Thursday February 7,2013 : NEW JERSEY ONLINE GAMBLING BILL VETOED BY GOVERNOR (Update)
Another last minute negative decision by Christie
The suspense of the past 45 days is over at last….and not in a good way. On Thursday New Jersey governor Chris Christie for the second time imposed a last-minute veto on an attempt to legalise intrastate online gambling.
The Associated Press news agency reported late Thursday that the governor vetoed a bill that would have made New Jersey the third state to legalise gambling over the Internet, following Nevada and Delaware.
It appears to have been a conditional veto, because Christie said that he would be prepared to sign off on the bill if it had a 10-year time limit and a higher tax rate on internet casinos.
A conditional veto means that legislators can take the governor's recommendations on board, amend the legalization and re-submit it to his desk.
Christie said in a statement that he supports online gambling, with some minor changes, including boosting the tax rate on casinos' online winnings from 10 percent to 15 percent.
The governor said: "Now is the time for our state to move forward, again leading the way for the nation, by becoming one of the first states to permit Internet gaming. While Atlantic City's reputation and stature as one of the premier resort destinations on the East Coast are well-chronicled, it is no secret that revenue from the region's most important industries, gaming and tourism, has been in decline.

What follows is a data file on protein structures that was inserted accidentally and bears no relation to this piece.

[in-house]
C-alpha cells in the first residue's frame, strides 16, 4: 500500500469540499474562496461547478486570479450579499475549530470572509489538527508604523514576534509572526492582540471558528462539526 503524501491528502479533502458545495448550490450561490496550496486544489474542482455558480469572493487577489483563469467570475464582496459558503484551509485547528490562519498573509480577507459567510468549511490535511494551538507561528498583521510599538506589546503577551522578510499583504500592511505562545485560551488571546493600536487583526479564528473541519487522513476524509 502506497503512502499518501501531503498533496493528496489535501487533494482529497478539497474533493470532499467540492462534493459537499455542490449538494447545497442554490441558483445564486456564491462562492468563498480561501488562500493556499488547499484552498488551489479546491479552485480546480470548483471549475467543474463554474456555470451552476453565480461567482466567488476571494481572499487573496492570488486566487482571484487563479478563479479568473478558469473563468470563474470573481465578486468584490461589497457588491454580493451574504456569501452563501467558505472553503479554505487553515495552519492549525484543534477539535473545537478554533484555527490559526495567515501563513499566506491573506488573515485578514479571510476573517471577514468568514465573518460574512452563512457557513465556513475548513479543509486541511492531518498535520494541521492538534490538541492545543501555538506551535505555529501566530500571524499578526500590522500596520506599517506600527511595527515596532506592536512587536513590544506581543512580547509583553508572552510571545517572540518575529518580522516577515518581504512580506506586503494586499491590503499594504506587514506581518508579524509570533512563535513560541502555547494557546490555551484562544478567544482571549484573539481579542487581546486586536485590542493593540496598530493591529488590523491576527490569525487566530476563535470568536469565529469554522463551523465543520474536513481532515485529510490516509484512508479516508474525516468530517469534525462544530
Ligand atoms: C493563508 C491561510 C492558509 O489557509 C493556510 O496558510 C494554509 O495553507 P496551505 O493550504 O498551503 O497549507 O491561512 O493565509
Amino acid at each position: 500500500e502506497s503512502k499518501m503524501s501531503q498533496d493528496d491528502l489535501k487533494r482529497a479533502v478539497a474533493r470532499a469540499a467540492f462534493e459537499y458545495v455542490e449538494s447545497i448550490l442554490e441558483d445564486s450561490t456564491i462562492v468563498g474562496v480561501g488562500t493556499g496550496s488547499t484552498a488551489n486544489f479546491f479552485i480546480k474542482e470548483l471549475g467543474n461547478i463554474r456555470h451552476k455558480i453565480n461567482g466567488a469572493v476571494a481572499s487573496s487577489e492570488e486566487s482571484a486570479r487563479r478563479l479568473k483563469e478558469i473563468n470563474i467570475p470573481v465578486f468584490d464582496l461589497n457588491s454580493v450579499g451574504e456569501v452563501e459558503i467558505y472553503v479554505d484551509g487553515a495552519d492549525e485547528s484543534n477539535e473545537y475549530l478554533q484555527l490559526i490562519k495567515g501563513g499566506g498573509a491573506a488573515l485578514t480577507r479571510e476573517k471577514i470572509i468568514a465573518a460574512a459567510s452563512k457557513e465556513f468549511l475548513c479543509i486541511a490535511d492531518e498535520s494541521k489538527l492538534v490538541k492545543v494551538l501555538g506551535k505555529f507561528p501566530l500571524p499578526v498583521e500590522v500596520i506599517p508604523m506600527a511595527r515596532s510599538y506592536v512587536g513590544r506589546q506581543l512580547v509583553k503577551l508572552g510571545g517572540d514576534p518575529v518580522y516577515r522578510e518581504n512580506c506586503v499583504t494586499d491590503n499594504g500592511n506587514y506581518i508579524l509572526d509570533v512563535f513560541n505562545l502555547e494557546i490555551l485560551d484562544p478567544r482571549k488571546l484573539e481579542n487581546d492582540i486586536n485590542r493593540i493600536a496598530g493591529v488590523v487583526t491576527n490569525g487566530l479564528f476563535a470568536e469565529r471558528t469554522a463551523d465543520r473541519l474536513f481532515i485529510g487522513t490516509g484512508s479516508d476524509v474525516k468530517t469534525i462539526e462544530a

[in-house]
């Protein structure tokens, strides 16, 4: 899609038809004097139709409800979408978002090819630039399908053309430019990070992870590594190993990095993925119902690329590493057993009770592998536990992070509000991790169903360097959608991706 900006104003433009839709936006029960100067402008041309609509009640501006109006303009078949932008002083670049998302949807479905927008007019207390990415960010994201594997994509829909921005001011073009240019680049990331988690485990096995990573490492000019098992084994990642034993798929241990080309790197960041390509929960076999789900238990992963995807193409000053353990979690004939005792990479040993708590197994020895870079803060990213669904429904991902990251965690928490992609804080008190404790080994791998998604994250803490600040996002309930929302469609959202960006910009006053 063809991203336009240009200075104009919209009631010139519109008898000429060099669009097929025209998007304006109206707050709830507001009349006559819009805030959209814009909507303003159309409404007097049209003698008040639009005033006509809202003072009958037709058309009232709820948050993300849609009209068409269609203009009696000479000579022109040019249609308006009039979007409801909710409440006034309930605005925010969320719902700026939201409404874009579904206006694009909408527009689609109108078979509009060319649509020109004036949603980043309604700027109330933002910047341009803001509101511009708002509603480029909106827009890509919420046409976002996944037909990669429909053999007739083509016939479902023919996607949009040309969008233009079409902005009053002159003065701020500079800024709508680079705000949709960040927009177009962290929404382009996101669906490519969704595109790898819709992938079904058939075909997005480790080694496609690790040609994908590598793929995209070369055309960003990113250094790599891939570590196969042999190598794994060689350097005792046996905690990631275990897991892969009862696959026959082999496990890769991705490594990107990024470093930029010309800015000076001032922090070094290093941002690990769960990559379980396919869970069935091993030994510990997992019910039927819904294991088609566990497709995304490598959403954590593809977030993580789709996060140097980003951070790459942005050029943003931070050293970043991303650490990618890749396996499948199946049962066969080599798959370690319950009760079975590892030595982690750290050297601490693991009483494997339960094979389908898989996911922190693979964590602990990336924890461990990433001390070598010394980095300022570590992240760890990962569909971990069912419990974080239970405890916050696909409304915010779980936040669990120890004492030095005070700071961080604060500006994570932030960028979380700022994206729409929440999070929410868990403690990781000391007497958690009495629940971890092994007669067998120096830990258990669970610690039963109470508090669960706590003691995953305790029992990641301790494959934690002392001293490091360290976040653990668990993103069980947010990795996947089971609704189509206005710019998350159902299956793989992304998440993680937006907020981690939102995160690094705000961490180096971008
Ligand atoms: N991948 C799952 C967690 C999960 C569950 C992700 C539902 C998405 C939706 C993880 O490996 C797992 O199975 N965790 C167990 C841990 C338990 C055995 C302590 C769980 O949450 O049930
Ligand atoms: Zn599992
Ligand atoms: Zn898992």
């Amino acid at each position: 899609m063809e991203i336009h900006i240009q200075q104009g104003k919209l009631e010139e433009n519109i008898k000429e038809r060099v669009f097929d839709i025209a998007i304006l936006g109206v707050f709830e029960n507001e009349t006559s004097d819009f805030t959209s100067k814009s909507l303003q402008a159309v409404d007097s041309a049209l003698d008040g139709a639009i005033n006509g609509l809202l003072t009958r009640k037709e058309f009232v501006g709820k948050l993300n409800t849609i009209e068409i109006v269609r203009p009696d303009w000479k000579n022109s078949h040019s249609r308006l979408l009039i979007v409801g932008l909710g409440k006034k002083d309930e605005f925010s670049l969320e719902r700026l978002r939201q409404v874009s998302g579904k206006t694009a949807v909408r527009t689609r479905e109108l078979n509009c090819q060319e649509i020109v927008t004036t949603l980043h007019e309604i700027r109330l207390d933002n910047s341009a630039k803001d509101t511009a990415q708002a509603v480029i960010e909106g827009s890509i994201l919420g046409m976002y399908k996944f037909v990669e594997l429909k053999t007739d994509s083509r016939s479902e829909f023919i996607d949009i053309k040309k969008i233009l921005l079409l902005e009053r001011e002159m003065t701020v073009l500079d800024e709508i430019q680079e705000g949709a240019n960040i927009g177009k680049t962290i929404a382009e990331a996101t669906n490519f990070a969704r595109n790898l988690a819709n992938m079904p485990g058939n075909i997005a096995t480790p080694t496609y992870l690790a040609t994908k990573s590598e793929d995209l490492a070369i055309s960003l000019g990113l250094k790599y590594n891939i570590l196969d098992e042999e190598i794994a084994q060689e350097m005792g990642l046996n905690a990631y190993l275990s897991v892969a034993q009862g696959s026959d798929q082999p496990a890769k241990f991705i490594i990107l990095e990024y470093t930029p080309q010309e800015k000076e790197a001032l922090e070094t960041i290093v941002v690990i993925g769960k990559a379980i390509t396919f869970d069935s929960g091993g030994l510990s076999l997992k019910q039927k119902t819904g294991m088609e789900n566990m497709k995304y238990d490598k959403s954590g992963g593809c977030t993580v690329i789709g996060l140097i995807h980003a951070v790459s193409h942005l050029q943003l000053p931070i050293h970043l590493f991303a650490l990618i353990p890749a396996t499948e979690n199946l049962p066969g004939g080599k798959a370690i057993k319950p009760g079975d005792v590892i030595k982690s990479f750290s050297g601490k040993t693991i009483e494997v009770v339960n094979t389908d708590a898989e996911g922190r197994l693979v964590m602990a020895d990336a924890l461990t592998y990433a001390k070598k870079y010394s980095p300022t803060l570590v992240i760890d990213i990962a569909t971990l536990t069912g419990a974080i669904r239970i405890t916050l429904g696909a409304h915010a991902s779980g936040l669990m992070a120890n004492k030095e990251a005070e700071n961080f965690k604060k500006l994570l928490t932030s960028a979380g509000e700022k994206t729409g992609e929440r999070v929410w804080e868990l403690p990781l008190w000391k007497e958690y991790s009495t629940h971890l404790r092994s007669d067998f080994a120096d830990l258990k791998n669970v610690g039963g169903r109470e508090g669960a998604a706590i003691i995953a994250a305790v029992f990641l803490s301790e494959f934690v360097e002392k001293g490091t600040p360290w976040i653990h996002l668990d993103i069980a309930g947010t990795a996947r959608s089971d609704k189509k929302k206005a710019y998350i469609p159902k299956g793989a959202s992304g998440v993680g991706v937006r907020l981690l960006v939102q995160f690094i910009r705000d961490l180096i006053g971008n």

"Since the beginning of my administration, I have stressed the importance of reversing the trend of economic contraction in Atlantic City and have made the revitalization of the region's gaming and tourism industries a key priority," Christie said.
Since 2006, New Jersey's land casino revenues from Atlantic City casinos has fallen from $5.2 billion to just over $3 billion last year.
The main driver of the measure, state Senator Raymond Lesniak, said he was encouraged by Christie's comments and predicted the changes the governor wants could be quickly accomplished in a new bill.
Internet gambling based in Atlantic City would "pump hundreds of millions of dollars into its ailing revenues, and will prevent the closing of at least one casino and save thousands of jobs," Lesniak said.
"New Jersey will now have an opportunity to be the Silicon Valley of Internet gaming and reap the huge economic benefits that will flow into the state."
In 2011 Christie vetoed a similar measure, again pushed by Sen. Lesniak, on concerns regarding its constitutionality and the possible proliferation of betting venues. The veto was not challenged, and Lesniak instead tried to address the governor's requirements in his 2012 version of the bill, which again successfully passed through the state Legislature with a good majority and was presented to the governor.
In December the Department of Justice conceded that the Wire Act pertains only to online sports betting, opening the legal door to more internet gambling activity by individual states in the absence of precise federal legalization.